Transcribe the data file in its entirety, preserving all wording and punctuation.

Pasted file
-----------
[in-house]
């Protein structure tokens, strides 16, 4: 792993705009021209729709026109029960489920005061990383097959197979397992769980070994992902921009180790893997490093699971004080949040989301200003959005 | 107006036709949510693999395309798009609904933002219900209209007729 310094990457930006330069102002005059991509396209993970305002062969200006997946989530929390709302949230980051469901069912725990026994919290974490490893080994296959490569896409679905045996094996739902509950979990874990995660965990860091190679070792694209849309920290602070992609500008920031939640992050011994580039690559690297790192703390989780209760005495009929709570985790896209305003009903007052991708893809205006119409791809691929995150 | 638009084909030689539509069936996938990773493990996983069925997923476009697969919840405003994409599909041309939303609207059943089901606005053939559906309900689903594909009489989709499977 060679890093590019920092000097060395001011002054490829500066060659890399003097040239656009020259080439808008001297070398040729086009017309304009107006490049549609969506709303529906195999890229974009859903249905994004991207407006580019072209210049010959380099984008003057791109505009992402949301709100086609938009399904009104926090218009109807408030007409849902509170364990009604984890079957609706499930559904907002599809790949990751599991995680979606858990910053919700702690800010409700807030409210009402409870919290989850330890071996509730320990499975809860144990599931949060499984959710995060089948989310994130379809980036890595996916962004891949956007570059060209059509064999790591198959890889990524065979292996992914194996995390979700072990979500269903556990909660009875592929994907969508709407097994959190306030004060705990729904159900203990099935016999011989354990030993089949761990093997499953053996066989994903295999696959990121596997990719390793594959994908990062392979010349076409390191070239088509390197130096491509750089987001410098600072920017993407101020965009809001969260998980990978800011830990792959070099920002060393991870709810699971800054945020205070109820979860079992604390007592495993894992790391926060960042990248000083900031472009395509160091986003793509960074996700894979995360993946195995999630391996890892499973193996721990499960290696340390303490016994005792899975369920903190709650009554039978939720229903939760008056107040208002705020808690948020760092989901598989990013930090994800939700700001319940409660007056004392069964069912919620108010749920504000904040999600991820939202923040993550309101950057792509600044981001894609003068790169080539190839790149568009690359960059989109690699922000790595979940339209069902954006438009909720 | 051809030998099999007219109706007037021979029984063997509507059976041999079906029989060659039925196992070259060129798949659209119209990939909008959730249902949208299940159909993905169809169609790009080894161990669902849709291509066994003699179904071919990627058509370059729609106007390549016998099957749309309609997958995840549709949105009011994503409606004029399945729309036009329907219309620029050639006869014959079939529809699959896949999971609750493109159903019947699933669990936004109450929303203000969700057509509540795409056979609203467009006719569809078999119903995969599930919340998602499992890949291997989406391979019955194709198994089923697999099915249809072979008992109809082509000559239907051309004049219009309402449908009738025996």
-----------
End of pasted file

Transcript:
[in-house]
């Protein structure tokens, strides 16, 4: 792993705009021209729709026109029960489920005061990383097959197979397992769980070994992902921009180790893997490093699971004080949040989301200003959005 | 107006036709949510693999395309798009609904933002219900209209007729 310094990457930006330069102002005059991509396209993970305002062969200006997946989530929390709302949230980051469901069912725990026994919290974490490893080994296959490569896409679905045996094996739902509950979990874990995660965990860091190679070792694209849309920290602070992609500008920031939640992050011994580039690559690297790192703390989780209760005495009929709570985790896209305003009903007052991708893809205006119409791809691929995150 | 638009084909030689539509069936996938990773493990996983069925997923476009697969919840405003994409599909041309939303609207059943089901606005053939559906309900689903594909009489989709499977 060679890093590019920092000097060395001011002054490829500066060659890399003097040239656009020259080439808008001297070398040729086009017309304009107006490049549609969506709303529906195999890229974009859903249905994004991207407006580019072209210049010959380099984008003057791109505009992402949301709100086609938009399904009104926090218009109807408030007409849902509170364990009604984890079957609706499930559904907002599809790949990751599991995680979606858990910053919700702690800010409700807030409210009402409870919290989850330890071996509730320990499975809860144990599931949060499984959710995060089948989310994130379809980036890595996916962004891949956007570059060209059509064999790591198959890889990524065979292996992914194996995390979700072990979500269903556990909660009875592929994907969508709407097994959190306030004060705990729904159900203990099935016999011989354990030993089949761990093997499953053996066989994903295999696959990121596997990719390793594959994908990062392979010349076409390191070239088509390197130096491509750089987001410098600072920017993407101020965009809001969260998980990978800011830990792959070099920002060393991870709810699971800054945020205070109820979860079992604390007592495993894992790391926060960042990248000083900031472009395509160091986003793509960074996700894979995360993946195995999630391996890892499973193996721990499960290696340390303490016994005792899975369920903190709650009554039978939720229903939760008056107040208002705020808690948020760092989901598989990013930090994800939700700001319940409660007056004392069964069912919620108010749920504000904040999600991820939202923040993550309101950057792509600044981001894609003068790169080539190839790149568009690359960059989109690699922000790595979940339209069902954006438009909720 | 051809030998099999007219109706007037021979029984063997509507059976041999079906029989060659039925196992070259060129798949659209119209990939909008959730249902949208299940159909993905169809169609790009080894161990669902849709291509066994003699179904071919990627058509370059729609106007390549016998099957749309309609997958995840549709949105009011994503409606004029399945729309036009329907219309620029050639006869014959079939529809699959896949999971609750493109159903019947699933669990936004109450929303203000969700057509509540795409056979609203467009006719569809078999119903995969599930919340998602499992890949291997989406391979019955194709198994089923697999099915249809072979008992109809082509000559239907051309004049219009309402449908009738025996």